Fellow Blogger Maddy has also provided an extensive analysis of Gandhi’s pocketwatch(es). After reading Maddy’s analysis, I think I’m going to have to agree with his presumption that since there are multiple seemingly credible sources describing watches belonging to Gandhi as an Ingersoll and a Zenith, it seems likely that Gandhiji may have owned both and given one as a gift to Abha Mehta, his assistant and grandniece who was also charged with helping to ensure his punctuality.
Maddy was also able to help locate a link to source document for the account of Gandhi’s description of the Zenith alarm pocketwatch that had been stolen in the Collected Works of Mahatma Gandhi:
So in that sense, my earlier belief that the Zenith alarm pocketwatch presented for auction by Antiquorum is perhaps genuine wouldn’t seemed threatened. But then I noticed Maddy had discovered this on Flickr:
I don’t know what to think of it. The Flickr user doesn’t provide much in the way of expository info about the image; given the extensive photo touch-up work it could simply be more of a work of artistry than an actual attempt at factual historical documentation. However, the differences between this watch and the watch in Antiquorum lot 364 for this weekend are notable. The missing hands are still present, the dial printing is different (appears to contain the addition of retailer name and the “Swiss Made” text at 6 o’clock.), and the set pins to the left and right of the pendant are completely different. Clearly, it’s not the same watch. Again, I’m not sure if this image is meant as a factual or fictional depiction of Gandhi’s Zenith pocket watch, but if it is it would present a number of new questions about the one presented by Antiquorum.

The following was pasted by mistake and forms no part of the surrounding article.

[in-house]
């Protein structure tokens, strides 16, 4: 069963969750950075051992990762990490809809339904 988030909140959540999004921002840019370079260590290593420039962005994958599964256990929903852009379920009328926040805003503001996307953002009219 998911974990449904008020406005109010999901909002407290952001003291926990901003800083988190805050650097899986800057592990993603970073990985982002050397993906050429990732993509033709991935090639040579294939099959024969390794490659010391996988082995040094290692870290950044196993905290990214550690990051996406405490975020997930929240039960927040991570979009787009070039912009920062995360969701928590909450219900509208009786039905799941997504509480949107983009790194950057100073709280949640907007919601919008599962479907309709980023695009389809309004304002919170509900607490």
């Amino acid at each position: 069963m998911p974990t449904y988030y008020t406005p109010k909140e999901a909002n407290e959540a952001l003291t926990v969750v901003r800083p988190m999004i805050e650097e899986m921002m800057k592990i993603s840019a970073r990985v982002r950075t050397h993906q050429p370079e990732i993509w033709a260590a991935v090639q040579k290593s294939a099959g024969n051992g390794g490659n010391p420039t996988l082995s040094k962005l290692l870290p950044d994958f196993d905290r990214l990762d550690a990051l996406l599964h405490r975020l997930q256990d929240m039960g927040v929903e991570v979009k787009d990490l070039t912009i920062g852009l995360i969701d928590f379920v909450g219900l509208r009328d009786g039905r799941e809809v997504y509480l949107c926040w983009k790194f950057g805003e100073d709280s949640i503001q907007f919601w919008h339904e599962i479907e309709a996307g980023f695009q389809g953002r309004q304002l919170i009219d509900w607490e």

The controversy in India about the sale of Gandhi’s items also continues to grow it appears, with the outcries continuing that the private sale amounts furthering the “flight of national treasures” problem that has palgued India for decades. I’d be challenged not to agree, as if the accounted presented by the Telegraph is true it seems that the items were taken from India by German memorabilia collector and chairman of the GandhiServe Foundation in Berlin Peter Ruhe for private gain with exactly that intent in mind. Something that seems to be overlooked in the process as well is that Hr. Ruhe couldn’t have accomplished this on his own – Gandhi descendant Gita Mehta, the adopted daughter of Abha Meta who inherited the items, agreed to sell them to him after all. [EDIT: A clarification – the seller was not Hr. Ruhe but US collector James Otis.]
And as well, I’m at an utter loss to explain how it is that the chairman of GhandiServe, a charitable organization ostensibly dedicated to serving the memory of Gandhi’s legacy, could serve the memory of the humble man by selling his memorabilia by selling them privately to a collector at substantial profit. It would seem to me that somebody somewhere lost their way somewhow. But what do I know, I’m just a simple after all.